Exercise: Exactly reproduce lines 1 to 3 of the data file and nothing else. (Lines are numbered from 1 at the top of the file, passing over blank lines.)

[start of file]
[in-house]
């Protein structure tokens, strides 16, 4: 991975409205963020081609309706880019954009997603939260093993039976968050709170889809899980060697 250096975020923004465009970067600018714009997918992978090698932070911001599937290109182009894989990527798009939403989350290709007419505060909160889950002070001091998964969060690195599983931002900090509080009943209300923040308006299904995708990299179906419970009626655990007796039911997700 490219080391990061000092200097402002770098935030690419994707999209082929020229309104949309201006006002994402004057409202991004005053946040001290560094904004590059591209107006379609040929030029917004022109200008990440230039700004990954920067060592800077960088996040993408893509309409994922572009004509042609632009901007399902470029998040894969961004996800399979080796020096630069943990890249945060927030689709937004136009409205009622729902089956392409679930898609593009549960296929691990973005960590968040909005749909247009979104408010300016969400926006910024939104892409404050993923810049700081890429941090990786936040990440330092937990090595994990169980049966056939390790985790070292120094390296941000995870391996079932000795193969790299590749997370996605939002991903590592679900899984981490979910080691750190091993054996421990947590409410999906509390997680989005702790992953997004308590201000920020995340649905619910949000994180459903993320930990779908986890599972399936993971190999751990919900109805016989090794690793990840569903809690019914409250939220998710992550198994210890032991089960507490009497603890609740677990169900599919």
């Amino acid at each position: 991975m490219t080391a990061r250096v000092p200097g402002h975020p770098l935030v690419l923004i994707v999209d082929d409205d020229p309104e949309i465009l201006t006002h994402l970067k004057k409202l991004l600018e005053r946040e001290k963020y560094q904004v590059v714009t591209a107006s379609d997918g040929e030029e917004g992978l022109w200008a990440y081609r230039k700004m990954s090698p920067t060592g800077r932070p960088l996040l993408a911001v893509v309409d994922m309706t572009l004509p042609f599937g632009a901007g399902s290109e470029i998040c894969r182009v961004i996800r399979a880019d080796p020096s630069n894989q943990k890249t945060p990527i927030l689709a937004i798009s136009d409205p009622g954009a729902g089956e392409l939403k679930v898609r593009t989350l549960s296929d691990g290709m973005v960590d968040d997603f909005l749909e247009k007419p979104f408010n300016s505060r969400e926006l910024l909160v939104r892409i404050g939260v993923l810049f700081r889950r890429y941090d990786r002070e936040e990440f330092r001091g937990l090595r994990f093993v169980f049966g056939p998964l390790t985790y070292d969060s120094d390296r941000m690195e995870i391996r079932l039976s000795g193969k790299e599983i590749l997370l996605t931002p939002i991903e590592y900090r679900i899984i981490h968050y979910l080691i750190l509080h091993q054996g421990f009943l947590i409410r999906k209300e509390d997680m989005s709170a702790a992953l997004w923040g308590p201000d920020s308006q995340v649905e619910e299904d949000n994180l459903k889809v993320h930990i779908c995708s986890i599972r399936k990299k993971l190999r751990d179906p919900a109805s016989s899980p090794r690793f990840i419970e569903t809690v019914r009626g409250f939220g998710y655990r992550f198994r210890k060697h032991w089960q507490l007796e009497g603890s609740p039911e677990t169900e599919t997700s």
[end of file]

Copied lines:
[in-house]
């Protein structure tokens, strides 16, 4: 991975409205963020081609309706880019954009997603939260093993039976968050709170889809899980060697 250096975020923004465009970067600018714009997918992978090698932070911001599937290109182009894989990527798009939403989350290709007419505060909160889950002070001091998964969060690195599983931002900090509080009943209300923040308006299904995708990299179906419970009626655990007796039911997700 490219080391990061000092200097402002770098935030690419994707999209082929020229309104949309201006006002994402004057409202991004005053946040001290560094904004590059591209107006379609040929030029917004022109200008990440230039700004990954920067060592800077960088996040993408893509309409994922572009004509042609632009901007399902470029998040894969961004996800399979080796020096630069943990890249945060927030689709937004136009409205009622729902089956392409679930898609593009549960296929691990973005960590968040909005749909247009979104408010300016969400926006910024939104892409404050993923810049700081890429941090990786936040990440330092937990090595994990169980049966056939390790985790070292120094390296941000995870391996079932000795193969790299590749997370996605939002991903590592679900899984981490979910080691750190091993054996421990947590409410999906509390997680989005702790992953997004308590201000920020995340649905619910949000994180459903993320930990779908986890599972399936993971190999751990919900109805016989090794690793990840569903809690019914409250939220998710992550198994210890032991089960507490009497603890609740677990169900599919």
């Amino acid at each position: 991975m490219t080391a990061r250096v000092p200097g402002h975020p770098l935030v690419l923004i994707v999209d082929d409205d020229p309104e949309i465009l201006t006002h994402l970067k004057k409202l991004l600018e005053r946040e001290k963020y560094q904004v590059v714009t591209a107006s379609d997918g040929e030029e917004g992978l022109w200008a990440y081609r230039k700004m990954s090698p920067t060592g800077r932070p960088l996040l993408a911001v893509v309409d994922m309706t572009l004509p042609f599937g632009a901007g399902s290109e470029i998040c894969r182009v961004i996800r399979a880019d080796p020096s630069n894989q943990k890249t945060p990527i927030l689709a937004i798009s136009d409205p009622g954009a729902g089956e392409l939403k679930v898609r593009t989350l549960s296929d691990g290709m973005v960590d968040d997603f909005l749909e247009k007419p979104f408010n300016s505060r969400e926006l910024l909160v939104r892409i404050g939260v993923l810049f700081r889950r890429y941090d990786r002070e936040e990440f330092r001091g937990l090595r994990f093993v169980f049966g056939p998964l390790t985790y070292d969060s120094d390296r941000m690195e995870i391996r079932l039976s000795g193969k790299e599983i590749l997370l996605t931002p939002i991903e590592y900090r679900i899984i981490h968050y979910l080691i750190l509080h091993q054996g421990f009943l947590i409410r999906k209300e509390d997680m989005s709170a702790a992953l997004w923040g308590p201000d920020s308006q995340v649905e619910e299904d949000n994180l459903k889809v993320h930990i779908c995708s986890i599972r399936k990299k993971l190999r751990d179906p919900a109805s016989s899980p090794r690793f990840i419970e569903t809690v019914r009626g409250f939220g998710y655990r992550f198994r210890k060697h032991w089960q507490l007796e009497g603890s609740p039911e677990t169900e599919t997700s």